As I described earlier, we have always thought very carefully about our investment approach. And one of the critical parts of our strategy has been looking at risk and return in conjunction. Credit risk management is a great example of where focusing on return without looking at risk can really hurt. From our perspective important risk management protocols such as quality check, position sizing, looking at duration adjusted spreads were all a part of a comprehensive approach we used while evaluating credit allocations in our debt funds and I’m really pleased that it has helped us navigate the tough environment in the last couple of years.

New skin-in-the-game rules for MF industry have been announced. How do you think will this impact the industry? Are investors' interests better served with more SITG?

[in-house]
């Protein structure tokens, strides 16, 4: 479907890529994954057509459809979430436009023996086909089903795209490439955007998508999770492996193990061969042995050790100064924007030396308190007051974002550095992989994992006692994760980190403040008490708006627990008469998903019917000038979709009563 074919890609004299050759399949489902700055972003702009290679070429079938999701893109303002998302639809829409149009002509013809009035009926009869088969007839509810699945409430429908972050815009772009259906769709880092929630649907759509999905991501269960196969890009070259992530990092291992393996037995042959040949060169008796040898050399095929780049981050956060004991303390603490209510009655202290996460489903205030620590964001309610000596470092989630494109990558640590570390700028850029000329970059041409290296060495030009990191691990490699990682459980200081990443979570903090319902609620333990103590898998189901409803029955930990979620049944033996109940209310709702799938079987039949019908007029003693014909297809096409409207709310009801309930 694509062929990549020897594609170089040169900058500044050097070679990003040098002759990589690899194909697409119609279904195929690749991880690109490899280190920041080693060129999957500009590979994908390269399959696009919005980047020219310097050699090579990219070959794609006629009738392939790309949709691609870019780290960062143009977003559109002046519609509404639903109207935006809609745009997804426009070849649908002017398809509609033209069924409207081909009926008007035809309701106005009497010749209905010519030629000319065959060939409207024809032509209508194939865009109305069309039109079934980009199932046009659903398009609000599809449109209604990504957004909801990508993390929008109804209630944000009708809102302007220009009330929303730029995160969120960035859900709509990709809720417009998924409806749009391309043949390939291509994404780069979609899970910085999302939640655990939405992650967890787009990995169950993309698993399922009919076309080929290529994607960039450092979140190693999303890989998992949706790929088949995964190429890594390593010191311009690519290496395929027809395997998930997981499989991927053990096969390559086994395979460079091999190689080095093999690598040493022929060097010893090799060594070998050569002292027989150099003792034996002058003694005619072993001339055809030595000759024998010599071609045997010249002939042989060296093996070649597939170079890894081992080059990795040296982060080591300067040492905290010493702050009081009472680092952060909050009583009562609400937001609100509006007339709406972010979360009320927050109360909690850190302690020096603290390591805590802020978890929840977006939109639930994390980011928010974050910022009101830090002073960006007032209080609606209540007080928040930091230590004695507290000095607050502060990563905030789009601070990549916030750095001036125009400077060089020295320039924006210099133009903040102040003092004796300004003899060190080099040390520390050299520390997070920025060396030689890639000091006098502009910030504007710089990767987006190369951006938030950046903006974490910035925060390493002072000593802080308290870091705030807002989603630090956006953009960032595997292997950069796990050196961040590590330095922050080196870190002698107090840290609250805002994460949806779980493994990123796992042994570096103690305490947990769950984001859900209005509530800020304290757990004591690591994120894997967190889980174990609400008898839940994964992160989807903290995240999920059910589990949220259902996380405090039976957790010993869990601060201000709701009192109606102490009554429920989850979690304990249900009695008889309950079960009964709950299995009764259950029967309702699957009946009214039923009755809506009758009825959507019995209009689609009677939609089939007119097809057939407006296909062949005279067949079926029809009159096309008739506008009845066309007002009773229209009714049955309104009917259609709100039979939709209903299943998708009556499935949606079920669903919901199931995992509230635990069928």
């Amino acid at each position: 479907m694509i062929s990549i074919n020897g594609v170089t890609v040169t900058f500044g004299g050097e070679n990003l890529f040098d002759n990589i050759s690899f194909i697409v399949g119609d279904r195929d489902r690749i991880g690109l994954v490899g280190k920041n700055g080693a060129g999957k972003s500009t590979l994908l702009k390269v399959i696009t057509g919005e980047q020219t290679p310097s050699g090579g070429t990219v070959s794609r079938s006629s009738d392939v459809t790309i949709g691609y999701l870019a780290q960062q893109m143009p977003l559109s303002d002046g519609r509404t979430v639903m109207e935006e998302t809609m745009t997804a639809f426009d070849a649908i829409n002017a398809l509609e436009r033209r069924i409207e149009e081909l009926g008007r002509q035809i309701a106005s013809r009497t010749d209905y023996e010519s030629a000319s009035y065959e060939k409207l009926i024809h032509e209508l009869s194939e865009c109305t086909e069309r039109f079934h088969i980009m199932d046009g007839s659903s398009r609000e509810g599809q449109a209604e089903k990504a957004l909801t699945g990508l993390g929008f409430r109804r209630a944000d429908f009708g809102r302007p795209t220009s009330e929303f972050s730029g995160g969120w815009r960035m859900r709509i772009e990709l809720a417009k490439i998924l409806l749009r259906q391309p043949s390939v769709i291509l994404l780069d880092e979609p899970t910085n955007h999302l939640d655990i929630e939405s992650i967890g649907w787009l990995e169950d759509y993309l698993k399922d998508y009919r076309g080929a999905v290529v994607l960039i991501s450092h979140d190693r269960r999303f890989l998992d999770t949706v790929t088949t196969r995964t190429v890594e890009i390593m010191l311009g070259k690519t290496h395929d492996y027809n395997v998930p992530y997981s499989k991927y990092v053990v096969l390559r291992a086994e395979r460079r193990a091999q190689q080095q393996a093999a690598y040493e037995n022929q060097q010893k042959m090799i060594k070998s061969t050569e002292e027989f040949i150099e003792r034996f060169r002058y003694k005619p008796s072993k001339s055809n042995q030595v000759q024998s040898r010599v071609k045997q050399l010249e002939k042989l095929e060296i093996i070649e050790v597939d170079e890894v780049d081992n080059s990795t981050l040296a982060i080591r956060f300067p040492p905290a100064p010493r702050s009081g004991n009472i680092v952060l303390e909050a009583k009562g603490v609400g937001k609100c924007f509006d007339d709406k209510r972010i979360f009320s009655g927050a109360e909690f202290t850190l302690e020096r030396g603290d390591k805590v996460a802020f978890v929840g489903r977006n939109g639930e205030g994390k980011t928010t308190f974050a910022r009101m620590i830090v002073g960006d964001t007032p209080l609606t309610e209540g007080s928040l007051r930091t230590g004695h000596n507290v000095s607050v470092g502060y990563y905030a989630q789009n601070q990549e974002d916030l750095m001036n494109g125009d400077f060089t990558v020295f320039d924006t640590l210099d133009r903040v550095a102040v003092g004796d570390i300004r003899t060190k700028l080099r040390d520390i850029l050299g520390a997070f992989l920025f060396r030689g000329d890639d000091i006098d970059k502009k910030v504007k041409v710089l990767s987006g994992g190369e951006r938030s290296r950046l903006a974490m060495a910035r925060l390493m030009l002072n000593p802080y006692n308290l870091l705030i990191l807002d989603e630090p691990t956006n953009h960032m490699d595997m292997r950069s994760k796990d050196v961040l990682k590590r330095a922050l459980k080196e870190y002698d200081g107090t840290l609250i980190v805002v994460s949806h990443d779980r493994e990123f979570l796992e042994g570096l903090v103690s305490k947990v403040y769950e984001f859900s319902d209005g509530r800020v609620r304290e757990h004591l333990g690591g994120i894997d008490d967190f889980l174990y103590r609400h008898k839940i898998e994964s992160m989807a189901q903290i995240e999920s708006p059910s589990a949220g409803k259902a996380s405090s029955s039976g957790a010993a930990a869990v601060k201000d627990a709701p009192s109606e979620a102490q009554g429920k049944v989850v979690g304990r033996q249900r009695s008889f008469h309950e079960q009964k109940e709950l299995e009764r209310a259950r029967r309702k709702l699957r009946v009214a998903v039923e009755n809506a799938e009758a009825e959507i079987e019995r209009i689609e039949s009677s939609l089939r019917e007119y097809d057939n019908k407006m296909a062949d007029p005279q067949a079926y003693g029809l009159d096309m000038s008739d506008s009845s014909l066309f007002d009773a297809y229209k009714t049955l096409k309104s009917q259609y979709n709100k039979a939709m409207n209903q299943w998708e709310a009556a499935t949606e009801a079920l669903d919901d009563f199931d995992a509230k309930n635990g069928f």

I think we need to acknowledge that the MF industry has added tremendous value to our investors over the last 25-30 years. Yes, there can be unfortunate issues in individual funds but it should not take away from that overall fact. Sebi’s attempt is to get greater alignment in interests between the fund manager and investor and while we can understand the rationale for that, I think it’s too early to comment on how this will impact the industry.

Published on May 16, 2021